Scientists at the New York Medical Center, the University of California, and the Columbia College of Physicians and Surgeons found that yoga could be a beneficial, low-risk, low-cost treatment for:

  • anxiety
  • PTSD
  • hypertension
  • depression
  • stress-related medical illnesses
  • substance abuse
  • rehabilitation of criminal offenders
  • enhanced well-being
  • increased attention and mental focus
  • better tolerance for stress

In a study at the University Duisburg-Esse, 24 women who described themselves as emotionally distressed participated in two 90-minute yoga classes per week for three months. At the end of the three months, the women reported vast improvements in their emotional well-being. Depression scores improved by 50 percent, anxiety scores by 30 percent, and overall well-being scores by 65 percent. Initial complaints of headaches, back pain, and poor sleep quality were also resolved much more often in the yoga group than in the control group.

Another study published in 2005 examined the effects of a single yoga class for inpatients at a New Hampshire psychiatric hospital. The 113 participants included patients with bipolar disorder, major depression, and schizophrenia. After the class, participants reported a significant decrease in average levels of:

1. stress
2. anxiety
3. depression
4. anger
5. hostility
6. fatigue

Yoga also has been found to increase heart rate variability, lower blood pressure, and ease respiration, an indicator of the body's ability to respond to stress more effectively.

In 2008, researchers at the University of Utah presented preliminary results from a study of participants' responses to pain. They note that people who have a poorly regulated response to stress are also more sensitive to pain. Their subjects were 12 experienced yoga practitioners, 14 people with fibromyalgia, and 16 healthy volunteers. When the three groups were subjected to more or less painful thumbnail pressure, the participants with fibromyalgia perceived pain at lower pressure levels compared with the other subjects. Functional MRIs showed they also had the greatest activity in areas of the brain associated with the pain response. In contrast, the yoga practitioners had the highest pain tolerance and lowest pain-related brain activity during the MRI. The study underscores the value of techniques such as yoga.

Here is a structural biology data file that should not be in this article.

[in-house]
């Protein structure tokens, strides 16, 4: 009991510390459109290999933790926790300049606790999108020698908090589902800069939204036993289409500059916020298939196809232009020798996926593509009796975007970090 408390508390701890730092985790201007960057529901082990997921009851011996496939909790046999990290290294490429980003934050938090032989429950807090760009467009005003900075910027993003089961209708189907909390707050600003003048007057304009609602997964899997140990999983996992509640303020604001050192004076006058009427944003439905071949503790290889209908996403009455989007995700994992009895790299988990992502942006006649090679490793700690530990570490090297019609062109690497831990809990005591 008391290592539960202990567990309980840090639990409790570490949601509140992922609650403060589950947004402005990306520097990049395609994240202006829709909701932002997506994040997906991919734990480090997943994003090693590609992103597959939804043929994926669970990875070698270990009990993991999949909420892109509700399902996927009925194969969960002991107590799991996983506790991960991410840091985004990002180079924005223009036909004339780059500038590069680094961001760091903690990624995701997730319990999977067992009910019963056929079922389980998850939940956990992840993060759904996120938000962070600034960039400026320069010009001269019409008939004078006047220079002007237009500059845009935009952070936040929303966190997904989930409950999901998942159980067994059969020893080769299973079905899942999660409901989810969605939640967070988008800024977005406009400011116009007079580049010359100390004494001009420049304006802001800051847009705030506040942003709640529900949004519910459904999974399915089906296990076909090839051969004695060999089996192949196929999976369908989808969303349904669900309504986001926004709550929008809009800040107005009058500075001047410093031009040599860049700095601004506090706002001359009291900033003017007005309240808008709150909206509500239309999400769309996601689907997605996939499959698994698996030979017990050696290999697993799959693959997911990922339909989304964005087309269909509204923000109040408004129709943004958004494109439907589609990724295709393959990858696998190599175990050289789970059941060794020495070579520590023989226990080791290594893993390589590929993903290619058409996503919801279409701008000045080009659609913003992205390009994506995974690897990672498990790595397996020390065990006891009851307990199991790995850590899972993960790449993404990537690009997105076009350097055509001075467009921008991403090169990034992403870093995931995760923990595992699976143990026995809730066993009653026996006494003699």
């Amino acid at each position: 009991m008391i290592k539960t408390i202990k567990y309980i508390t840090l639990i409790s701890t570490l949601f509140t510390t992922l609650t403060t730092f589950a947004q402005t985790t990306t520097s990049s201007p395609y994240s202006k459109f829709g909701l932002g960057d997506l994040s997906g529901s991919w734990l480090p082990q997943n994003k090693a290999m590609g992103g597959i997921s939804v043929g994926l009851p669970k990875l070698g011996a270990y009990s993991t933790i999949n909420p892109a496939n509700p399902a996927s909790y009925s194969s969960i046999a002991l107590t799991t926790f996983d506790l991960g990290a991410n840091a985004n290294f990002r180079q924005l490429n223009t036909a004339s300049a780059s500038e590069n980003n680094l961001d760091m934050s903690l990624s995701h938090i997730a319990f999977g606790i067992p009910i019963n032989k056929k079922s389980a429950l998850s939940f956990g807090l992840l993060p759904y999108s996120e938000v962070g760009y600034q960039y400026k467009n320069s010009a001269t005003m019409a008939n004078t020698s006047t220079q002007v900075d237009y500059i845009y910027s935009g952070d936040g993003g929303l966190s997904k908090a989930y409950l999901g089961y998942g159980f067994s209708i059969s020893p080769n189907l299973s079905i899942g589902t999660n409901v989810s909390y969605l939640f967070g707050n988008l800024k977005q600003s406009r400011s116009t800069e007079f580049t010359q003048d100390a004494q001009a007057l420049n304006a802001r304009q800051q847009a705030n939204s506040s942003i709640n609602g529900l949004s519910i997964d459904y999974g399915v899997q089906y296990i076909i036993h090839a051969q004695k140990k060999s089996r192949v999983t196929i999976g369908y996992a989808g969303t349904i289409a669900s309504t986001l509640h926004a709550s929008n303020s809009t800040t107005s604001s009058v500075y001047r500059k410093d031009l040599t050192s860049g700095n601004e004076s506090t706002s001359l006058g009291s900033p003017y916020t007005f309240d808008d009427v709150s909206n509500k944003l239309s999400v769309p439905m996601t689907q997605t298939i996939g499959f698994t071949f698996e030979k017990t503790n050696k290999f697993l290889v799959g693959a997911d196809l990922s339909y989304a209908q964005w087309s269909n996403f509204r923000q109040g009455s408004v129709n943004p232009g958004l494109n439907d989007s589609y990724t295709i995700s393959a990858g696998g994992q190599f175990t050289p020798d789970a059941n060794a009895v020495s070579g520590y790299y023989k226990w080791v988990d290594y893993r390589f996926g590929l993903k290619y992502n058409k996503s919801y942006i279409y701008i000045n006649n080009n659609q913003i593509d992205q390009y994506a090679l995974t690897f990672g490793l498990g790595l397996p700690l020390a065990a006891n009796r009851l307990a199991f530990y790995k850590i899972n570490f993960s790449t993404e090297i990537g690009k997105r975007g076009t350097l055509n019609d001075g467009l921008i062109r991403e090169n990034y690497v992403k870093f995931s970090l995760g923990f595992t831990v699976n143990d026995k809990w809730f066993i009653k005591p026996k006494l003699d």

Yoga classes can vary from gentle and accommodating to strenuous and challenging. Hatha yoga, the most common type of yoga practiced in the United States, combines three elements: physical poses, called asanas, controlled breathing practiced in conjunction with asanas, and a short period of deep relaxation or meditation. A Hatha yoga class is a good place to learn basic poses, relaxation techniques, and become comfortable with the practice for beginners.

Yoga Increases Your Levels of GABA

Yoga has been shown to boost your levels of the neurotransmitter GABA (Gamma-aminobutyric acid). GABA has been shown to help relieve stress and anxiety, and GABA receptors in your brain are the target of many antidepressants.

In a small study of healthy people with no psychiatric problems, led by a psychiatry professor at the University of California, yoga produced greater improvements in mood than walking, suggesting its therapeutic effect is not just from physical activity. The study involved 19 people who practiced Iyengar yoga, a type of Hatha yoga, and 15 people who walked at an average pace for one hour, three times a week, for 12 weeks. The people who practiced yoga reported greater improvements in mood and greater decreases in anxiety than the walking group. GABA levels increased in the participants of the yoga group, but not in the walking group. Although the study only involved people without psychiatric problems, it shows that yoga postures may be helpful in treating people who have depression or anxiety due to low GABA levels.

Now you know how gentle yoga can boost your mood, and the science behind yoga for depression. Start today to experience the many benefits of yoga, and achieve the happier, healthier life you deserve.

Author's Bio: 

Michael Locklear is a researcher and consultant with 30 years experience, studying health, nutrition, and human behavior. He has been president of the Global Peace Project since 1986, and he administrates the website as part of the Global Peace Project Educational Outreach Program. You can also find him on The Total Health Blog.